A real Mexican wedding

In the nearly 3 years since we’ve lived in San Juan del Río, we’ve been to five weddings. For the last two we were honored to have a part in the ceremonies. I guess that means we’re getting to know some young people in a deeper and more meaningful way. A couple Saturdays ago we presented Francisco and Gaby with their lasso. I don’t suppose most weddings in the U.S. come with a lasso so I’ll briefly explain this Mexican tradition.

First of all, what a lasso is not. It is not a rough length of rope used to capture livestock. Nor is it what I jokingly referred to among friends as a “noose.” The lasso is a silky (sometimes plastic-beaded), double-looped rope that is placed over the shoulders of the groom and the bride. As you may have guessed, it symbolizes the unity of their vows that tie them to each other. It’s a lovely element of the wedding ceremony, and they’ll keep that lasso along with the other symbols of their wedding (the family Bible, a set of golden coins, a set of pillows for kneeling on in prayer, the rings and the candles).

All of these things are purchased and presented by the people that were specially invited by the couple to present them. I recall mentioning this tradition to some visiting Americans recently and they were rather astonished that even the rings were picked out, purchased and presented to the couple by whomever was asked to do it (assuming they accepted the invitation which is expected).

Of course, from a bean counter’s perspective, I can tell you that I was relieved when Francisco and Gaby asked us to present the lasso. We did rings the wedding before and I wasn’t sure we could handle another set of rings in our budget! Yes, I know that’s terrible to say but it does get expensive. I don’t know if there are any other weddings on the horizon for 2008. Hmmm…maybe we can get the premarital counselors in our church to stretch their sessions out over a longer period of time…say 2 years? Hee-hee…just kidding!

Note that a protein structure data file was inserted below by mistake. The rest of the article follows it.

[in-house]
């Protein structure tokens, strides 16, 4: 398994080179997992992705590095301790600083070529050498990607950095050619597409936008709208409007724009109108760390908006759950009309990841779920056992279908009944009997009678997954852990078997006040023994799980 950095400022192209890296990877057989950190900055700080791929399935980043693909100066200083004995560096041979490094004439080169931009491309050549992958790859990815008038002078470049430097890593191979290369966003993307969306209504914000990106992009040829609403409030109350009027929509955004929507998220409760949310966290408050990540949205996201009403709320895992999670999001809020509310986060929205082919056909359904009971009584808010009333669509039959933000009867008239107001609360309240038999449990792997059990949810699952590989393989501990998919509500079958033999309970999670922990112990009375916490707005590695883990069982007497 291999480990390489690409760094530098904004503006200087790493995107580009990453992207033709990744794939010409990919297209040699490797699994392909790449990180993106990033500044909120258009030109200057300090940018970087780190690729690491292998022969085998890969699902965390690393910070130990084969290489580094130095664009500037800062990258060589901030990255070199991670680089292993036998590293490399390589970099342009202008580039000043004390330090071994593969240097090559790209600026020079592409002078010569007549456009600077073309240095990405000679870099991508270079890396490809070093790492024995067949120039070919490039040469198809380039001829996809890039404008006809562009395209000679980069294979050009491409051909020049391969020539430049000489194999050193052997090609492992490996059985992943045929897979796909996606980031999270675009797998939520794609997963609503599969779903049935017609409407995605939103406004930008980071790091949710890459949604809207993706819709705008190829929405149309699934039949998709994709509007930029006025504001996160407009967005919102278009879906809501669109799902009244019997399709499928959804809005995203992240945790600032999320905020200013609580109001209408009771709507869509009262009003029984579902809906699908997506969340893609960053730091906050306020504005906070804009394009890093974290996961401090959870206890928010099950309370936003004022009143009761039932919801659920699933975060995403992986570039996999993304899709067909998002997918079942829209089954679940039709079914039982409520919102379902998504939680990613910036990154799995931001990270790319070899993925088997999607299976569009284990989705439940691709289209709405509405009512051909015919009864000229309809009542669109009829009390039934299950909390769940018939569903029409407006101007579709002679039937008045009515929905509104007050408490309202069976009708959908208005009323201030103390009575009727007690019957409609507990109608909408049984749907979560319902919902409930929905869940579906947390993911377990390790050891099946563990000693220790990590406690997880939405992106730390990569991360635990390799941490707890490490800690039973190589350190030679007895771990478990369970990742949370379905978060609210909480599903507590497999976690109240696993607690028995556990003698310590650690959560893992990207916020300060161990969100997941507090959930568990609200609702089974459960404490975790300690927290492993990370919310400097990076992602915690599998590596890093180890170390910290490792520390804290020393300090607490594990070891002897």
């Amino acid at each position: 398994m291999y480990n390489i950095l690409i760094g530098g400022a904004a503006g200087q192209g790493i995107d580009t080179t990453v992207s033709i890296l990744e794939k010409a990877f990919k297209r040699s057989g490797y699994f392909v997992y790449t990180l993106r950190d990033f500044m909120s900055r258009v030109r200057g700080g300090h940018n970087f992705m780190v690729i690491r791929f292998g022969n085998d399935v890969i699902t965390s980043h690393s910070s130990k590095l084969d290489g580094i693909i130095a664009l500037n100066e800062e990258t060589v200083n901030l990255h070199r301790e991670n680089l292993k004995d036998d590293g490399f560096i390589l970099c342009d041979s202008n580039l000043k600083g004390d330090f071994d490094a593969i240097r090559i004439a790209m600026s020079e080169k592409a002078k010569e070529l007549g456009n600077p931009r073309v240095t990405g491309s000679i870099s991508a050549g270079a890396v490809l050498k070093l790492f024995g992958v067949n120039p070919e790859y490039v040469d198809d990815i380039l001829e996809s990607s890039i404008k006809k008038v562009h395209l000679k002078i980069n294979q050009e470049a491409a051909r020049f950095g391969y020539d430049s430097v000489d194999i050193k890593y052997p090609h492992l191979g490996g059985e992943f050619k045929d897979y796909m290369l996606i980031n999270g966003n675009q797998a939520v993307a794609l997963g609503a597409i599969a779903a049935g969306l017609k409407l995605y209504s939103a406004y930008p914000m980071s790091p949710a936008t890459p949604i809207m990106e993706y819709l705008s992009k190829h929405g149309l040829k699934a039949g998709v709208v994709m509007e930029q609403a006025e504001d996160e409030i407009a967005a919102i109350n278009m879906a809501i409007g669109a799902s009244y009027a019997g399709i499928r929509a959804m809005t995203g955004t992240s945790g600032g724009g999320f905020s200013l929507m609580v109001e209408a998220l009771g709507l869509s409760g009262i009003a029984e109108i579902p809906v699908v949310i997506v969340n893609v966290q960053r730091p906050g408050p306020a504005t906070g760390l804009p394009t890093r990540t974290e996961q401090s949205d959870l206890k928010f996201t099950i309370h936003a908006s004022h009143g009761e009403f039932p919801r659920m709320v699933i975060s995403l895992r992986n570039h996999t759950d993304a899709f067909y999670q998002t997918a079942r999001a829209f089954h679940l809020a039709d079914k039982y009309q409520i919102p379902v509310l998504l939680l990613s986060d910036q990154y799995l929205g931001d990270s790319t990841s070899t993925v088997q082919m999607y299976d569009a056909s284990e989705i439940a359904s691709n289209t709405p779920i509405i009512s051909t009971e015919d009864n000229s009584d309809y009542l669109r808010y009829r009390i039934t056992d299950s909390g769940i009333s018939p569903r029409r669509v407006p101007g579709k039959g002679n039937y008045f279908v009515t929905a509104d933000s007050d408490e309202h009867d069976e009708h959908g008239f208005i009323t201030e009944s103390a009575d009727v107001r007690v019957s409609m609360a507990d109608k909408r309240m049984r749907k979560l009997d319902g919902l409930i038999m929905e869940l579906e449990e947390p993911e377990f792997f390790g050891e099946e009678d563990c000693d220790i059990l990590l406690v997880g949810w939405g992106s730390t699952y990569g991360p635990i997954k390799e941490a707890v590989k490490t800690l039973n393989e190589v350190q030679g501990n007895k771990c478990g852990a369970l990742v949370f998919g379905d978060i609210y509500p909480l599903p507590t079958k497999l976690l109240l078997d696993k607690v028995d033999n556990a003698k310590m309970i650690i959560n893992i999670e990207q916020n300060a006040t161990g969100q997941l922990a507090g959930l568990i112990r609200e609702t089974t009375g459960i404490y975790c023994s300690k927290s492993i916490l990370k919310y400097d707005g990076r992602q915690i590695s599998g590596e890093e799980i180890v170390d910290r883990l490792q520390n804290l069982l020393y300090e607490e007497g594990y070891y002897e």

Pray for Francisco and Gaby. He’s a young believer and unfortunately they already have a young daughter they’re raising. That’s part of an earlier story not found here on this blog. They’ve come a long way spiritually since then and surely God has graciously forgiven their sin.

They’re starting off married life with very little economically. They talked about fixing up a little house on a tiny plot of land they own…filled with old tires and lots of garbage to clear off. It just has two small rooms, no running water nor a bathroom. They seemed to not feel so embarrassed to share that with us when we told them about when we first got married and we stacked up a pile of blankets and sleeping bags to make a couch for our living room! Even the “rich gringos” don’t “have it all” to start out with.

So, if you’re ever invited to a Mexican wedding, perhaps you’ll notice these same traditions, maybe even be one of the special invitees who present one of these symbols. If you get to present the lasso, don’t worry, you don’t have to know how to throw it around a running target…at least, I hope not!


About alanbeth

What’s up? or rather, ¿Qué pasa? Hola, I’m Alan. I’m a missionary living in Mexico. We have a heart for MK Education and so we teach at a local Christian school with MK students as well as nationals and foreign students as well. I occasionally write or have a pic to share with you at my blog, Knowing Your ABCDs, which you can read with a click on the button above. You can read my blog with a click on the button above.
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